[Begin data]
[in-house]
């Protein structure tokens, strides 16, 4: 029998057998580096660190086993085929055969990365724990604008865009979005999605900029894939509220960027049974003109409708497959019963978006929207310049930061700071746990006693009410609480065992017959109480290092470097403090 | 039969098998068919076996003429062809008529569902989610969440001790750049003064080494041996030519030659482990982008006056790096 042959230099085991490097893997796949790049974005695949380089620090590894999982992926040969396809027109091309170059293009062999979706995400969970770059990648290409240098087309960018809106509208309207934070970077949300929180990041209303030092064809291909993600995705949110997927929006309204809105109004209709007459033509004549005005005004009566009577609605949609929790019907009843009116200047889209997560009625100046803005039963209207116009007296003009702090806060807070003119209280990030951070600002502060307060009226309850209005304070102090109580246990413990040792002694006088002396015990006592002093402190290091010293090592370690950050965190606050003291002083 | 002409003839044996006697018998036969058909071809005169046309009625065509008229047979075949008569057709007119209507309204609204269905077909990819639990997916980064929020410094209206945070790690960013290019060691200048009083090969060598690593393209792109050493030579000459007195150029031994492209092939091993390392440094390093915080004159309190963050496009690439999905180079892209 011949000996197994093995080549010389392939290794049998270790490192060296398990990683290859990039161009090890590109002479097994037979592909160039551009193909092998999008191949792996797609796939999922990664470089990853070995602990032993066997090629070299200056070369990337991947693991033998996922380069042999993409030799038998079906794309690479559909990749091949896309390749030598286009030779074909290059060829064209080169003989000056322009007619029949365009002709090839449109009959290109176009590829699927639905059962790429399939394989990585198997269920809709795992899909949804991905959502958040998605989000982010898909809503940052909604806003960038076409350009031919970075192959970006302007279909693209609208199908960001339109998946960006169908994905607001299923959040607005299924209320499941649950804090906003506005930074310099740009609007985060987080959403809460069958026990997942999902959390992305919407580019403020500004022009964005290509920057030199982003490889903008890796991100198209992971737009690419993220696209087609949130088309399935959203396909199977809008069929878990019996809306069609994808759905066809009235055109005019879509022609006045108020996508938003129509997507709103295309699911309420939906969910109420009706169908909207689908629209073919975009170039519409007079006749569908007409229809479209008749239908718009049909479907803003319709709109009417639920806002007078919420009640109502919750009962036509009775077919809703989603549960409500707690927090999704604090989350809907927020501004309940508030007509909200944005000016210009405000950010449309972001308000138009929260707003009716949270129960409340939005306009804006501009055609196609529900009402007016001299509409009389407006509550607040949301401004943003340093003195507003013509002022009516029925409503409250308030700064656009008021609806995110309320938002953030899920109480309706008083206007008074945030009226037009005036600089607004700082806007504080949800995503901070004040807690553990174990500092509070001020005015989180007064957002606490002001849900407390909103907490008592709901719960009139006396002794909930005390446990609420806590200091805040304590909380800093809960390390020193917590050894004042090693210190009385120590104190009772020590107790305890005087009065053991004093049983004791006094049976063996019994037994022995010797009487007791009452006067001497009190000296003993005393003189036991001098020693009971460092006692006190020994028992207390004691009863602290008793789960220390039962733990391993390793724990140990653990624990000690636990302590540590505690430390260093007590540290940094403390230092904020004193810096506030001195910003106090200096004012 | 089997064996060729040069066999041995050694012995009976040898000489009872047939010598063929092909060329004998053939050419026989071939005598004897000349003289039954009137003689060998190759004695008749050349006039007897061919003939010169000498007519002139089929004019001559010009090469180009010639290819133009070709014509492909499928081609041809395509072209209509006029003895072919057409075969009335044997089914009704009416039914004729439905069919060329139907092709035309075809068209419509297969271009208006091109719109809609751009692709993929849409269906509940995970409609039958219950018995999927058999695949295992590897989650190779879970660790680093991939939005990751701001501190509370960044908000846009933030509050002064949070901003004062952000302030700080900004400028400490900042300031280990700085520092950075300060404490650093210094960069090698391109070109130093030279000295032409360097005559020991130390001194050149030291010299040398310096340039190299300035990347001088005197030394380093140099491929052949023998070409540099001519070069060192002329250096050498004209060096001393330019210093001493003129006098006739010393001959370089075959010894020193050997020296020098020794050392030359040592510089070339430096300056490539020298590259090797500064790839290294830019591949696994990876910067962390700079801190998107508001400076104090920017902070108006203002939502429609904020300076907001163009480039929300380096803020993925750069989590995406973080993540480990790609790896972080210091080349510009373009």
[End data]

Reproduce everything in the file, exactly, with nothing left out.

[in-house]
């Protein structure tokens, strides 16, 4: 029998057998580096660190086993085929055969990365724990604008865009979005999605900029894939509220960027049974003109409708497959019963978006929207310049930061700071746990006693009410609480065992017959109480290092470097403090 | 039969098998068919076996003429062809008529569902989610969440001790750049003064080494041996030519030659482990982008006056790096 042959230099085991490097893997796949790049974005695949380089620090590894999982992926040969396809027109091309170059293009062999979706995400969970770059990648290409240098087309960018809106509208309207934070970077949300929180990041209303030092064809291909993600995705949110997927929006309204809105109004209709007459033509004549005005005004009566009577609605949609929790019907009843009116200047889209997560009625100046803005039963209207116009007296003009702090806060807070003119209280990030951070600002502060307060009226309850209005304070102090109580246990413990040792002694006088002396015990006592002093402190290091010293090592370690950050965190606050003291002083 | 002409003839044996006697018998036969058909071809005169046309009625065509008229047979075949008569057709007119209507309204609204269905077909990819639990997916980064929020410094209206945070790690960013290019060691200048009083090969060598690593393209792109050493030579000459007195150029031994492209092939091993390392440094390093915080004159309190963050496009690439999905180079892209 011949000996197994093995080549010389392939290794049998270790490192060296398990990683290859990039161009090890590109002479097994037979592909160039551009193909092998999008191949792996797609796939999922990664470089990853070995602990032993066997090629070299200056070369990337991947693991033998996922380069042999993409030799038998079906794309690479559909990749091949896309390749030598286009030779074909290059060829064209080169003989000056322009007619029949365009002709090839449109009959290109176009590829699927639905059962790429399939394989990585198997269920809709795992899909949804991905959502958040998605989000982010898909809503940052909604806003960038076409350009031919970075192959970006302007279909693209609208199908960001339109998946960006169908994905607001299923959040607005299924209320499941649950804090906003506005930074310099740009609007985060987080959403809460069958026990997942999902959390992305919407580019403020500004022009964005290509920057030199982003490889903008890796991100198209992971737009690419993220696209087609949130088309399935959203396909199977809008069929878990019996809306069609994808759905066809009235055109005019879509022609006045108020996508938003129509997507709103295309699911309420939906969910109420009706169908909207689908629209073919975009170039519409007079006749569908007409229809479209008749239908718009049909479907803003319709709109009417639920806002007078919420009640109502919750009962036509009775077919809703989603549960409500707690927090999704604090989350809907927020501004309940508030007509909200944005000016210009405000950010449309972001308000138009929260707003009716949270129960409340939005306009804006501009055609196609529900009402007016001299509409009389407006509550607040949301401004943003340093003195507003013509002022009516029925409503409250308030700064656009008021609806995110309320938002953030899920109480309706008083206007008074945030009226037009005036600089607004700082806007504080949800995503901070004040807690553990174990500092509070001020005015989180007064957002606490002001849900407390909103907490008592709901719960009139006396002794909930005390446990609420806590200091805040304590909380800093809960390390020193917590050894004042090693210190009385120590104190009772020590107790305890005087009065053991004093049983004791006094049976063996019994037994022995010797009487007791009452006067001497009190000296003993005393003189036991001098020693009971460092006692006190020994028992207390004691009863602290008793789960220390039962733990391993390793724990140990653990624990000690636990302590540590505690430390260093007590540290940094403390230092904020004193810096506030001195910003106090200096004012 | 089997064996060729040069066999041995050694012995009976040898000489009872047939010598063929092909060329004998053939050419026989071939005598004897000349003289039954009137003689060998190759004695008749050349006039007897061919003939010169000498007519002139089929004019001559010009090469180009010639290819133009070709014509492909499928081609041809395509072209209509006029003895072919057409075969009335044997089914009704009416039914004729439905069919060329139907092709035309075809068209419509297969271009208006091109719109809609751009692709993929849409269906509940995970409609039958219950018995999927058999695949295992590897989650190779879970660790680093991939939005990751701001501190509370960044908000846009933030509050002064949070901003004062952000302030700080900004400028400490900042300031280990700085520092950075300060404490650093210094960069090698391109070109130093030279000295032409360097005559020991130390001194050149030291010299040398310096340039190299300035990347001088005197030394380093140099491929052949023998070409540099001519070069060192002329250096050498004209060096001393330019210093001493003129006098006739010393001959370089075959010894020193050997020296020098020794050392030359040592510089070339430096300056490539020298590259090797500064790839290294830019591949696994990876910067962390700079801190998107508001400076104090920017902070108006203002939502429609904020300076907001163009480039929300380096803020993925750069989590995406973080993540480990790609790896972080210091080349510009373009």